Most industry firms recognize that effective examination oversight is necessary in order for investors to have confidence that when they invest, they do so in a marketplace that protects their interests. And, most firms are receptive to learning about the results of examinations — even those sometimes difficult truths about compliance deficiencies and failures — and taking steps to remedy the problem. And, for industry compliance professionals, effective examination oversight also helps to shore up the important work that you perform all day long. Someone at the SEC once said that undergoing an examination is a bit like visiting the dentist — you may not always enjoy the experience, but you know that it's good for you in the long run. I don't think we're going to give out stickers at the end of an exam, but I think that this is an apt comparison!

At the SEC, we oversee the self-regulatory organizations, and we play an important role in helping to ensure that the securities examination framework works. We do this by overseeing the self-regulatory organizations, and working to ensure that they are working together within the overall securities regulatory landscape. My office — the Office of Compliance Inspections and Examinations, conducts inspections of the SROs, and also of broker-dealers, in part to evaluate the work of the SROs in performing their regulatory responsibilities. We also oversee, through examinations, the other industry participants: investment advisers, transfer agents and investment companies, and are thus able to see the "whole picture" in terms of interrelationships and compliance issues.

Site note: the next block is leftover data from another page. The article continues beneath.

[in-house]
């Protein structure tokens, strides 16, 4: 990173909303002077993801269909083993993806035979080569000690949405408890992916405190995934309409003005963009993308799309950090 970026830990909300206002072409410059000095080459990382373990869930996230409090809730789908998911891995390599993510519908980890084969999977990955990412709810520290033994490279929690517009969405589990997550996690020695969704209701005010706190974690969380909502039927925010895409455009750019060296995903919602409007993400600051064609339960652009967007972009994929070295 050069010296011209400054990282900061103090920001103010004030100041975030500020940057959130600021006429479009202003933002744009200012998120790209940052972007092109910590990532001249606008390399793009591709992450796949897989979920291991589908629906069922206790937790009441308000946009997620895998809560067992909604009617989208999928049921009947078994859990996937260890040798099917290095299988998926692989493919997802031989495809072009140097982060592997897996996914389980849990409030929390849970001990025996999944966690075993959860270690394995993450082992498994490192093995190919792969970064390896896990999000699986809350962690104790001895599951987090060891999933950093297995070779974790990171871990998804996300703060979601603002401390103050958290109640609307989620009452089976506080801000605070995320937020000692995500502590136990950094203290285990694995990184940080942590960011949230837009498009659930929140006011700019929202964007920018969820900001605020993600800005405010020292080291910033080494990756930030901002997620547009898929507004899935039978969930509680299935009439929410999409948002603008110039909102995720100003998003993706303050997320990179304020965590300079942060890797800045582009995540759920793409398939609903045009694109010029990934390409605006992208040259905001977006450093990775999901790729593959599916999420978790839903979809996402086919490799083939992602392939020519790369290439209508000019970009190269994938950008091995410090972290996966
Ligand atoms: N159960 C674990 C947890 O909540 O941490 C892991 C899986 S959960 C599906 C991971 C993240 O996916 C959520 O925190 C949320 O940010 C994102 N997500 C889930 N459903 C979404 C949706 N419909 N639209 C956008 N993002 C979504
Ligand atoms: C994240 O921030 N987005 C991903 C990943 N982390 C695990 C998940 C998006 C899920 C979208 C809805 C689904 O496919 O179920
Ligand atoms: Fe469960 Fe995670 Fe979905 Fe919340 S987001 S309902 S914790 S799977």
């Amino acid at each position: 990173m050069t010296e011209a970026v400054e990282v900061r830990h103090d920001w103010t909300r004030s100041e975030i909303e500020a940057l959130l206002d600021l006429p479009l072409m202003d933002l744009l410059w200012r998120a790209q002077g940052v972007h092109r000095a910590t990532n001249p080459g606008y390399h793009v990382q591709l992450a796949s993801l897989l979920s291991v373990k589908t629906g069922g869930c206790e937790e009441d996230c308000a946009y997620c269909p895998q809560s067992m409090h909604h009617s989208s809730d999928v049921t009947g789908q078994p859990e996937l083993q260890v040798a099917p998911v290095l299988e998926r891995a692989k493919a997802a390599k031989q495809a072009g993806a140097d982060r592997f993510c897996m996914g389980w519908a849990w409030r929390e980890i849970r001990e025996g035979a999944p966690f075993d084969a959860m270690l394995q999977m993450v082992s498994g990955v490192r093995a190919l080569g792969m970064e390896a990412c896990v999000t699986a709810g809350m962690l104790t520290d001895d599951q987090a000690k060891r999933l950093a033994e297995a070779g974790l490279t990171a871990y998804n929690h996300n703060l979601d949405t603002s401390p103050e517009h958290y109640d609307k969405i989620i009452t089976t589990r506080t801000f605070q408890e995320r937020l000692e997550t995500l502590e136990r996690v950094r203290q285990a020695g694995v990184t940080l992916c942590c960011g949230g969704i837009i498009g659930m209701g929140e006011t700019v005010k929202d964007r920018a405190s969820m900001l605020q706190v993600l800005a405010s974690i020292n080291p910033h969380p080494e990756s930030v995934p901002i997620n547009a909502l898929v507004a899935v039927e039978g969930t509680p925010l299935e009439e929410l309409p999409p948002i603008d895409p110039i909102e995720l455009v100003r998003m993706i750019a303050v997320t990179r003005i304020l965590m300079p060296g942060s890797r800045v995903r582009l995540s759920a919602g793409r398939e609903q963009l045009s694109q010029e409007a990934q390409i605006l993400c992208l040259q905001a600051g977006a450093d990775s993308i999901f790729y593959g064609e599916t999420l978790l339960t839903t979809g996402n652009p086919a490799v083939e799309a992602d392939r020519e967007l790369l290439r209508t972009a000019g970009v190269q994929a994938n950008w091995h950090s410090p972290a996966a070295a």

Within this framework, the NYSE, the NASD, the options exchanges and other markets, and the SEC — it may seem like quite an alphabet soup of regulators — all conduct examinations of broker-dealers. From a distance, it may not seem like it, but there is method in this approach.

Indeed I think what is sometimes lost in some of the debate about the current regulatory framework is the fact that there is a great deal of thought and coordination on examination issues. To be clear, I am not taking any position on whether the current self-regulatory structure should be altered or refined or improved, and indeed the Commission has issued a concept release on this very issue and asked for comment on several alternatives. I am only addressing the current state of play, sometimes behind the scenes, that today goes into the examination process.

Let me give you some background. Beginning way back in 1995, the self-regulatory organizations, the SEC and NASAA came together to sign a memoranda of understanding. Under the MOU, regulators agreed to share information, coordinate examinations, and identify regulatory priorities to eliminate any unnecessary duplication (the MOU was later amended to include additional options regulators: the ISE, PCX and PHLX). As part of the MOU, since 1995, the firms that are members of both the NYSE and the NASD — currently about 200 firms — have the option of having either one coordinated routine exam by NASD/NYSE staff, or having separate exams. In 2005, the NYSE and NASD honored the firms' requests for coordinated exams under the MOU, and conducted 65 such coordinated exams of dual-member firms.